June 2004
Volume 4, Issue 8
Vision Sciences Society Annual Meeting Abstract  |   August 2004
Memory guides search in natural scenes
Author Affiliations
  • Andrew Hollingworth
    University of Iowa, USA
Journal of Vision August 2004, Vol.4, 177. doi:https://doi.org/10.1167/4.8.177
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      Andrew Hollingworth; Memory guides search in natural scenes. Journal of Vision 2004;4(8):177. https://doi.org/10.1167/4.8.177.

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      © ARVO (1962-2015); The Authors (2016-present)

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To study the role of memory in search, researchers have used abstract displays that lack the richness and spatial structure of natural scenes, potentially limiting the influence of memory on search. In the present study, a new method was developed to examine memory in visual search over natural scenes. On each trial, participants viewed a scene for 10 s (preview scene), followed by a target object at fixation (target probe), followed by a search scene, which was the same scene as used in the preview. The target object was always present in the search scene, and it was either identical to the target probe or mirror reversed. The task was orientation discrimination, which required finding the target in the search scene. Reaction time and eye movement measures of search efficiency were collected. Three preview conditions examined the role of memory in visual search. In the target-present preview condition, the target object was present in the preview scene at the same position as it would appear during search (target orientation in preview and search scenes was uncorrelated). Efficient search in this condition would indicate that memory for object position can guide search through a scene. In the target-absent preview condition, the target was absent from the preview. Efficient search in this condition would indicate that memory for general scene structure can guide search. Finally, a no-preview control condition established baseline search efficiency. Search was highly efficient in the target-present preview condition. Mean delay between search scene onset and target fixation was less than 400 ms. Typically, the first saccade during search was directed to the target. Search took significantly longer in the target-absent preview condition but was more efficient than search in the no preview condition. These data demonstrate that memory for the absolute positions of objects and memory for general scene structure have strong influences on the efficiency of visual search.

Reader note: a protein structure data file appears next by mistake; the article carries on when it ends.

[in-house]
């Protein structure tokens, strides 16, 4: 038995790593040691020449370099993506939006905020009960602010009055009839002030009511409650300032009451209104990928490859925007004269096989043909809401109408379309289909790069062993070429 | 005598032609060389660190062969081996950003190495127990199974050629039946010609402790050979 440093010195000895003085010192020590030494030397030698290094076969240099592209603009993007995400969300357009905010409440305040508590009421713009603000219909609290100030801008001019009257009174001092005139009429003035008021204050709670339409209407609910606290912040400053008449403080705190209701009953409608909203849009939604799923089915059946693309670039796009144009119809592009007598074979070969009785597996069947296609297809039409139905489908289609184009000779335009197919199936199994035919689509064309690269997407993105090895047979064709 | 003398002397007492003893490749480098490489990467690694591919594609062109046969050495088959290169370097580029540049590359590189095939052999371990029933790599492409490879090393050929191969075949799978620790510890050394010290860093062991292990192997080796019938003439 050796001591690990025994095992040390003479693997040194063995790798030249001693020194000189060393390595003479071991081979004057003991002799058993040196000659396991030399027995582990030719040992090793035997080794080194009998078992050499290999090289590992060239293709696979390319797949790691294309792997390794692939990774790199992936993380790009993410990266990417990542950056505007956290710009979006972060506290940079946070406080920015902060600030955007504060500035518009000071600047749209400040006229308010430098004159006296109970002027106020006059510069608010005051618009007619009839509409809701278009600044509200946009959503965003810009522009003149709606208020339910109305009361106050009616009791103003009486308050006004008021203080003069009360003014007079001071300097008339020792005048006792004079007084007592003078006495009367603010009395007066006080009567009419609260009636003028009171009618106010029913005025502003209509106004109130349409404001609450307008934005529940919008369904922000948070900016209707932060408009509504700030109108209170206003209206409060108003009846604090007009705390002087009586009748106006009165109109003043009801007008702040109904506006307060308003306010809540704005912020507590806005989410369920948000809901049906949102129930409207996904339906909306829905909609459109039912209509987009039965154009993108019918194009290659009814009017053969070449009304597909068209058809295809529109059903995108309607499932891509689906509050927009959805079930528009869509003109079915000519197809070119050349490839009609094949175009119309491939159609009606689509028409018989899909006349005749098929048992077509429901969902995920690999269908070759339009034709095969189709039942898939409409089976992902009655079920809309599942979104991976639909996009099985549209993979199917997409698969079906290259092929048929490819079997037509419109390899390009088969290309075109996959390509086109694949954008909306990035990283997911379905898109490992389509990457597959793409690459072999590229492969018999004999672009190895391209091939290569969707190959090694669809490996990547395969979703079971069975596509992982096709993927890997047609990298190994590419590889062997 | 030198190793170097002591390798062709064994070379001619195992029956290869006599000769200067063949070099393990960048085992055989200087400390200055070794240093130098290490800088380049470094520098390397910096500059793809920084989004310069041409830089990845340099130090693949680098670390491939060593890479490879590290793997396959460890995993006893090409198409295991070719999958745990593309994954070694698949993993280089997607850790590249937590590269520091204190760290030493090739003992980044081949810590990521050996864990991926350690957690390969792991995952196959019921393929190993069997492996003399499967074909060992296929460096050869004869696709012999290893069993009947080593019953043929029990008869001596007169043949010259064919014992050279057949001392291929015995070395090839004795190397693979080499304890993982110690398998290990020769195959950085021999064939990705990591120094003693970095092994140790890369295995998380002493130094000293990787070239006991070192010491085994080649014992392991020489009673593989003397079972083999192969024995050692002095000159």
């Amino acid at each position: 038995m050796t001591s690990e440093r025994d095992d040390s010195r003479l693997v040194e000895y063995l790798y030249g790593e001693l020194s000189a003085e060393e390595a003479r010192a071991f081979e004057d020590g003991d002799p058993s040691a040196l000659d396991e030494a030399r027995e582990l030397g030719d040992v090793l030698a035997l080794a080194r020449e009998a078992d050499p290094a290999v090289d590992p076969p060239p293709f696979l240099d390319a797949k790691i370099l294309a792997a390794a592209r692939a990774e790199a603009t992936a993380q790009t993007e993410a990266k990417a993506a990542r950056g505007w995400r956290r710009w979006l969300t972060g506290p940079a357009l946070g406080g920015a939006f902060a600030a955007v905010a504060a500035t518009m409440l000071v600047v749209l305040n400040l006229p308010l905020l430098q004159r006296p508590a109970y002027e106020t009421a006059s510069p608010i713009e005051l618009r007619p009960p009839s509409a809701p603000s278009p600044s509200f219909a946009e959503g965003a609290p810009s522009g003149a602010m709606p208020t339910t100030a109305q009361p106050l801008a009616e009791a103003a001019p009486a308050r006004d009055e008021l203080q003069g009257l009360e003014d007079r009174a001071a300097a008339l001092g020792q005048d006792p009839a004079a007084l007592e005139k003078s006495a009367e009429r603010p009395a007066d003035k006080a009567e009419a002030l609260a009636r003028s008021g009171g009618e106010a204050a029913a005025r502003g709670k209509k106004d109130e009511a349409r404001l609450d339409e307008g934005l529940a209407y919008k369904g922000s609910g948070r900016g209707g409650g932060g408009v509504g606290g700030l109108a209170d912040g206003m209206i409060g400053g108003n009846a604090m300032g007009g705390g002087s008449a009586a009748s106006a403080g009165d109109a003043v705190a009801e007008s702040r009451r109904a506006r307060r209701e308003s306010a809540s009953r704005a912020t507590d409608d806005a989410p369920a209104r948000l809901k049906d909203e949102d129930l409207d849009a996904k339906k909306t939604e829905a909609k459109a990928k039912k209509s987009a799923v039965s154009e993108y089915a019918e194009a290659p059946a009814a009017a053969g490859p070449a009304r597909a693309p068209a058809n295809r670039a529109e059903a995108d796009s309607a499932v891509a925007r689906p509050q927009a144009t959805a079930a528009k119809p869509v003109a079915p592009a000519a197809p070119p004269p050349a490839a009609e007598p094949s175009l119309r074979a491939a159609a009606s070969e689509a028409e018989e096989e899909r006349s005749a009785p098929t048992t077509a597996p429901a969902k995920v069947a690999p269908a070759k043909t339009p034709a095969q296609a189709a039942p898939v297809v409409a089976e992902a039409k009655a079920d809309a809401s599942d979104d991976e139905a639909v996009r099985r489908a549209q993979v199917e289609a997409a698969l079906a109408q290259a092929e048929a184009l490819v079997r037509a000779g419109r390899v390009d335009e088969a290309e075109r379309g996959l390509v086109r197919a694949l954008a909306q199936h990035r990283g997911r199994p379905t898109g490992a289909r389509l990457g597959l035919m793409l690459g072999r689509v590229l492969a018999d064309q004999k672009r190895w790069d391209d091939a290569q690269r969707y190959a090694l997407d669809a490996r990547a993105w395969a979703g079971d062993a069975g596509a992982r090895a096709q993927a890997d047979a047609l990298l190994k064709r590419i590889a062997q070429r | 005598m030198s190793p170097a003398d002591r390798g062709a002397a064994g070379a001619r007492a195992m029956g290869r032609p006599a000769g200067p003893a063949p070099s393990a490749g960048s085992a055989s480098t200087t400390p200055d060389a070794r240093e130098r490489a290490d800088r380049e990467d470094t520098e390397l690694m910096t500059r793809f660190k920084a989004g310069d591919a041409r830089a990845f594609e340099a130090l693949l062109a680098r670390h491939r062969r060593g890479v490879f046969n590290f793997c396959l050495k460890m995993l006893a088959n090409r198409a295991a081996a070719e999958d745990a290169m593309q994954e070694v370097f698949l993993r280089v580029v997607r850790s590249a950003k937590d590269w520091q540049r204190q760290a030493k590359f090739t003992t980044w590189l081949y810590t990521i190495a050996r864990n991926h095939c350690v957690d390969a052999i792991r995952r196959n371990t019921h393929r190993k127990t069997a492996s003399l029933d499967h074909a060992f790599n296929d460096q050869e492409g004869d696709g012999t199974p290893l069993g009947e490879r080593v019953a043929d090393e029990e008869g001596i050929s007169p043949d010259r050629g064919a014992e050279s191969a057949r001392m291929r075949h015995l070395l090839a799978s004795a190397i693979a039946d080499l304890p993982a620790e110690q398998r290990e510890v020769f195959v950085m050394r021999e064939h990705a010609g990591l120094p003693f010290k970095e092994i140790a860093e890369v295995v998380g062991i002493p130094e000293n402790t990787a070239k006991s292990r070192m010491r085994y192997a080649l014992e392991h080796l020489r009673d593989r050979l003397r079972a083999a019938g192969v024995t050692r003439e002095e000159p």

Hollingworth, A.(2004). Memory guides search in natural scenes [Abstract]. Journal of Vision, 4( 8): 177, 177a, http://journalofvision.org/4/8/177/, doi:10.1167/4.8.177. [CrossRef]
 This research was supported by NIH grant R03 MH65456.

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